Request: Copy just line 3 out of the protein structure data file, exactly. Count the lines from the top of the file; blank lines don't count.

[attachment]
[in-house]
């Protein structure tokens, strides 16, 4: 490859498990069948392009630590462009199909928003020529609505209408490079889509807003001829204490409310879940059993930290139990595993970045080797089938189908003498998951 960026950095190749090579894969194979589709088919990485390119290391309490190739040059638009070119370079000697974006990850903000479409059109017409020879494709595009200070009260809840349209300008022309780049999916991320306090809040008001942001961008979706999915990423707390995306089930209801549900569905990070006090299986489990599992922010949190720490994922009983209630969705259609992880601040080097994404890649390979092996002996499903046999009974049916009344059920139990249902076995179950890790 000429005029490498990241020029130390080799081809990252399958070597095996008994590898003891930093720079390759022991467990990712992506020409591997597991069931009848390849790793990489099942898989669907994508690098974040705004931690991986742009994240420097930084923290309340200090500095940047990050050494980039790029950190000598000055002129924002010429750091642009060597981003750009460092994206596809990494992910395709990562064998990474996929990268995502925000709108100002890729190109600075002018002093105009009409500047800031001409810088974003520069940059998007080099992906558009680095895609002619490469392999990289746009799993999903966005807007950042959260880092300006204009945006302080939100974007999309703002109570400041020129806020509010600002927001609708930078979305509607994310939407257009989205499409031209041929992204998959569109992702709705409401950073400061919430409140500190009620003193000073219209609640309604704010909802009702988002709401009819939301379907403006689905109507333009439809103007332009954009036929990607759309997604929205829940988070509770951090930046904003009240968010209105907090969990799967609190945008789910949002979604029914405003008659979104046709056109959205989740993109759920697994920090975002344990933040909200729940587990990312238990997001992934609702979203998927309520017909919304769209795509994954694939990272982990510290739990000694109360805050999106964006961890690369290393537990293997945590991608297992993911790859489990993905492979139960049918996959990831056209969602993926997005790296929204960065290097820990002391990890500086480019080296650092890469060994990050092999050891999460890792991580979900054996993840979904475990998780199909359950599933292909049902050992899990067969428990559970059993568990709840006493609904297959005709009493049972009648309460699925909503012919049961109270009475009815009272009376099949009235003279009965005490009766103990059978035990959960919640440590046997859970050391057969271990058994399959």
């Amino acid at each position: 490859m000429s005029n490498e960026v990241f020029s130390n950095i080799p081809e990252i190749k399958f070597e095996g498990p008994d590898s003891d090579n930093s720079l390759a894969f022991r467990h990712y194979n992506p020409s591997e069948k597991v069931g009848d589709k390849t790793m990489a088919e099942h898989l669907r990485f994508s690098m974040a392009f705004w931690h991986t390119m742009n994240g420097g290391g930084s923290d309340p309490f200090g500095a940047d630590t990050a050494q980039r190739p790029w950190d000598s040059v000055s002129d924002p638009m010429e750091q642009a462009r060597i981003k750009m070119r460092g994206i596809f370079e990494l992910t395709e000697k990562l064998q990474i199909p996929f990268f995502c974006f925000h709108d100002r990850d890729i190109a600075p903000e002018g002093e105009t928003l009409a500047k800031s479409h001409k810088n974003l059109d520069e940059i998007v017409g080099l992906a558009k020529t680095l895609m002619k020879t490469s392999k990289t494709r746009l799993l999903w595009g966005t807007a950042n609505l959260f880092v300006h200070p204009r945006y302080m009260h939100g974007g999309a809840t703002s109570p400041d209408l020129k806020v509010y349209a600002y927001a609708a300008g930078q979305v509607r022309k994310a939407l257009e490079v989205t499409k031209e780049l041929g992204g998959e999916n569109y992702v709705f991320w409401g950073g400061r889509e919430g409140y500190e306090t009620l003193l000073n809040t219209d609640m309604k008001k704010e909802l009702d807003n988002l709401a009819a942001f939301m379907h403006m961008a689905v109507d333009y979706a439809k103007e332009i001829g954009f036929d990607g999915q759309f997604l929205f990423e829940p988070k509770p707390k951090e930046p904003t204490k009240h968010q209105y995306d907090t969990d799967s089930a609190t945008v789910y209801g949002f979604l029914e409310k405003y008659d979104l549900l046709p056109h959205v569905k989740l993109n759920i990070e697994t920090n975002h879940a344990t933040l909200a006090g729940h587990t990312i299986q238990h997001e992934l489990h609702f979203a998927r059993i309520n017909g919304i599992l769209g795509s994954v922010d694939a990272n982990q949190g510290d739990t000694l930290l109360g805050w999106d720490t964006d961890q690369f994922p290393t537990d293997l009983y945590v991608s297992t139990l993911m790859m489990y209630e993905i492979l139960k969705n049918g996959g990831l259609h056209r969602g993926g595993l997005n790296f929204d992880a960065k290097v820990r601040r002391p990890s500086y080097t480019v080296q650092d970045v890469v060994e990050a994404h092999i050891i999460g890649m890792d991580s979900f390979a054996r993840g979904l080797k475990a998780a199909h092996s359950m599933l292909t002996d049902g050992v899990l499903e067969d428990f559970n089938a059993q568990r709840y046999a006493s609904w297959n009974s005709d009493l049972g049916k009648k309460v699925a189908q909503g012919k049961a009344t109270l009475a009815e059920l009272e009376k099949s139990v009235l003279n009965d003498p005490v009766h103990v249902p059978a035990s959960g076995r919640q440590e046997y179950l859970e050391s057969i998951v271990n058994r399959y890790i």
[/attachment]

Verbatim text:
């Amino acid at each position: 490859m000429s005029n490498e960026v990241f020029s130390n950095i080799p081809e990252i190749k399958f070597e095996g498990p008994d590898s003891d090579n930093s720079l390759a894969f022991r467990h990712y194979n992506p020409s591997e069948k597991v069931g009848d589709k390849t790793m990489a088919e099942h898989l669907r990485f994508s690098m974040a392009f705004w931690h991986t390119m742009n994240g420097g290391g930084s923290d309340p309490f200090g500095a940047d630590t990050a050494q980039r190739p790029w950190d000598s040059v000055s002129d924002p638009m010429e750091q642009a462009r060597i981003k750009m070119r460092g994206i596809f370079e990494l992910t395709e000697k990562l064998q990474i199909p996929f990268f995502c974006f925000h709108d100002r990850d890729i190109a600075p903000e002018g002093e105009t928003l009409a500047k800031s479409h001409k810088n974003l059109d520069e940059i998007v017409g080099l992906a558009k020529t680095l895609m002619k020879t490469s392999k990289t494709r746009l799993l999903w595009g966005t807007a950042n609505l959260f880092v300006h200070p204009r945006y302080m009260h939100g974007g999309a809840t703002s109570p400041d209408l020129k806020v509010y349209a600002y927001a609708a300008g930078q979305v509607r022309k994310a939407l257009e490079v989205t499409k031209e780049l041929g992204g998959e999916n569109y992702v709705f991320w409401g950073g400061r889509e919430g409140y500190e306090t009620l003193l000073n809040t219209d609640m309604k008001k704010e909802l009702d807003n988002l709401a009819a942001f939301m379907h403006m961008a689905v109507d333009y979706a439809k103007e332009i001829g954009f036929d990607g999915q759309f997604l929205f990423e829940p988070k509770p707390k951090e930046p904003t204490k009240h968010q209105y995306d907090t969990d799967s089930a609190t945008v789910y209801g949002f979604l029914e409310k405003y008659d979104l549900l046709p056109h959205v569905k989740l993109n759920i990070e697994t920090n975002h879940a344990t933040l909200a006090g729940h587990t990312i299986q238990h997001e992934l489990h609702f979203a998927r059993i309520n017909g919304i599992l769209g795509s994954v922010d694939a990272n982990q949190g510290d739990t000694l930290l109360g805050w999106d720490t964006d961890q690369f994922p290393t537990d293997l009983y945590v991608s297992t139990l993911m790859m489990y209630e993905i492979l139960k969705n049918g996959g990831l259609h056209r969602g993926g595993l997005n790296f929204d992880a960065k290097v820990r601040r002391p990890s500086y080097t480019v080296q650092d970045v890469v060994e990050a994404h092999i050891i999460g890649m890792d991580s979900f390979a054996r993840g979904l080797k475990a998780a199909h092996s359950m599933l292909t002996d049902g050992v899990l499903e067969d428990f559970n089938a059993q568990r709840y046999a006493s609904w297959n009974s005709d009493l049972g049916k009648k309460v699925a189908q909503g012919k049961a009344t109270l009475a009815e059920l009272e009376k099949s139990v009235l003279n009965d003498p005490v009766h103990v249902p059978a035990s959960g076995r919640q440590e046997y179950l859970e050391s057969i998951v271990n058994r399959y890790i």